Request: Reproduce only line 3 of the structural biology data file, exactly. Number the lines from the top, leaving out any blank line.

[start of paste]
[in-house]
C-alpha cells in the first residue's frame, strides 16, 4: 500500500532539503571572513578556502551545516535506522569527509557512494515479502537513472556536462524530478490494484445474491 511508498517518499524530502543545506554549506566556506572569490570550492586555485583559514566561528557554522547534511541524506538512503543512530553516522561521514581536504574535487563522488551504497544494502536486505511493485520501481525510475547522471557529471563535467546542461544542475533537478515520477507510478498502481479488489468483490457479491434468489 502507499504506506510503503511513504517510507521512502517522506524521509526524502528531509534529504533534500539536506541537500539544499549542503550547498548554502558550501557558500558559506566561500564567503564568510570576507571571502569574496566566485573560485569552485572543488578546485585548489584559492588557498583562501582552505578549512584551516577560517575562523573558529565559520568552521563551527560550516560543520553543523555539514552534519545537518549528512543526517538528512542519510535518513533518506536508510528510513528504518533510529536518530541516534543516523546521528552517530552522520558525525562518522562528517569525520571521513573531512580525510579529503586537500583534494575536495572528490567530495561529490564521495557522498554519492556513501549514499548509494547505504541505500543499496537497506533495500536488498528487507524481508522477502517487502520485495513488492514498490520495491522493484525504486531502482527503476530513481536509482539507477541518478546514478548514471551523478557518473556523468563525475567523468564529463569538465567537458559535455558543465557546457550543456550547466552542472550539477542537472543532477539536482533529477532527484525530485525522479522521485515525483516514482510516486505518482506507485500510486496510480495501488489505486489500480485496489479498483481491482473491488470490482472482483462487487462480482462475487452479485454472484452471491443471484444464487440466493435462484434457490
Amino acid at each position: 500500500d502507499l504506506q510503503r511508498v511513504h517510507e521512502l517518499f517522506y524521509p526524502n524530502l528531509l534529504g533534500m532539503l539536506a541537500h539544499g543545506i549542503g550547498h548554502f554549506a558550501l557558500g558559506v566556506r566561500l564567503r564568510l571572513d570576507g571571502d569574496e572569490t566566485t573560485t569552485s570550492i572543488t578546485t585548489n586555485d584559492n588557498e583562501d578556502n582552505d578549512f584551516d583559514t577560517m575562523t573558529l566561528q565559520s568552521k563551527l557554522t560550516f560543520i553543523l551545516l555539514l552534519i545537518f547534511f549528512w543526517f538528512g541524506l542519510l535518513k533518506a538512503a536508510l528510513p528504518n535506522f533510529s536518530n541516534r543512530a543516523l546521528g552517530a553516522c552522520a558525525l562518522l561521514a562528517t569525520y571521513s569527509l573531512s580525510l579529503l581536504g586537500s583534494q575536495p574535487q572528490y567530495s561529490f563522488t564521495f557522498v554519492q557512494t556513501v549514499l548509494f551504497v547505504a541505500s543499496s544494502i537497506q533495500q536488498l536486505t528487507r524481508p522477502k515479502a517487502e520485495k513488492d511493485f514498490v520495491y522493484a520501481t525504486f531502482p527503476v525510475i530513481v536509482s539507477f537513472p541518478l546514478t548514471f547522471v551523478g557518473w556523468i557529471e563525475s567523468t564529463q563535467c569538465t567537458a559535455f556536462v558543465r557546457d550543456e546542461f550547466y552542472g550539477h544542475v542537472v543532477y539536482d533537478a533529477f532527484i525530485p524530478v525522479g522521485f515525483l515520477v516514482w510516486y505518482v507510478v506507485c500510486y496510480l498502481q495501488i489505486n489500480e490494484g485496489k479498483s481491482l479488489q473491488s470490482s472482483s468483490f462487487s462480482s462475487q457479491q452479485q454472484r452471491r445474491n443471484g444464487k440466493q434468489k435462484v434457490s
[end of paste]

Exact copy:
Amino acid at each position: 500500500d502507499l504506506q510503503r511508498v511513504h517510507e521512502l517518499f517522506y524521509p526524502n524530502l528531509l534529504g533534500m532539503l539536506a541537500h539544499g543545506i549542503g550547498h548554502f554549506a558550501l557558500g558559506v566556506r566561500l564567503r564568510l571572513d570576507g571571502d569574496e572569490t566566485t573560485t569552485s570550492i572543488t578546485t585548489n586555485d584559492n588557498e583562501d578556502n582552505d578549512f584551516d583559514t577560517m575562523t573558529l566561528q565559520s568552521k563551527l557554522t560550516f560543520i553543523l551545516l555539514l552534519i545537518f547534511f549528512w543526517f538528512g541524506l542519510l535518513k533518506a538512503a536508510l528510513p528504518n535506522f533510529s536518530n541516534r543512530a543516523l546521528g552517530a553516522c552522520a558525525l562518522l561521514a562528517t569525520y571521513s569527509l573531512s580525510l579529503l581536504g586537500s583534494q575536495p574535487q572528490y567530495s561529490f563522488t564521495f557522498v554519492q557512494t556513501v549514499l548509494f551504497v547505504a541505500s543499496s544494502i537497506q533495500q536488498l536486505t528487507r524481508p522477502k515479502a517487502e520485495k513488492d511493485f514498490v520495491y522493484a520501481t525504486f531502482p527503476v525510475i530513481v536509482s539507477f537513472p541518478l546514478t548514471f547522471v551523478g557518473w556523468i557529471e563525475s567523468t564529463q563535467c569538465t567537458a559535455f556536462v558543465r557546457d550543456e546542461f550547466y552542472g550539477h544542475v542537472v543532477y539536482d533537478a533529477f532527484i525530485p524530478v525522479g522521485f515525483l515520477v516514482w510516486y505518482v507510478v506507485c500510486y496510480l498502481q495501488i489505486n489500480e490494484g485496489k479498483s481491482l479488489q473491488s470490482s472482483s468483490f462487487s462480482s462475487q457479491q452479485q454472484r452471491r445474491n443471484g444464487k440466493q434468489k435462484v434457490s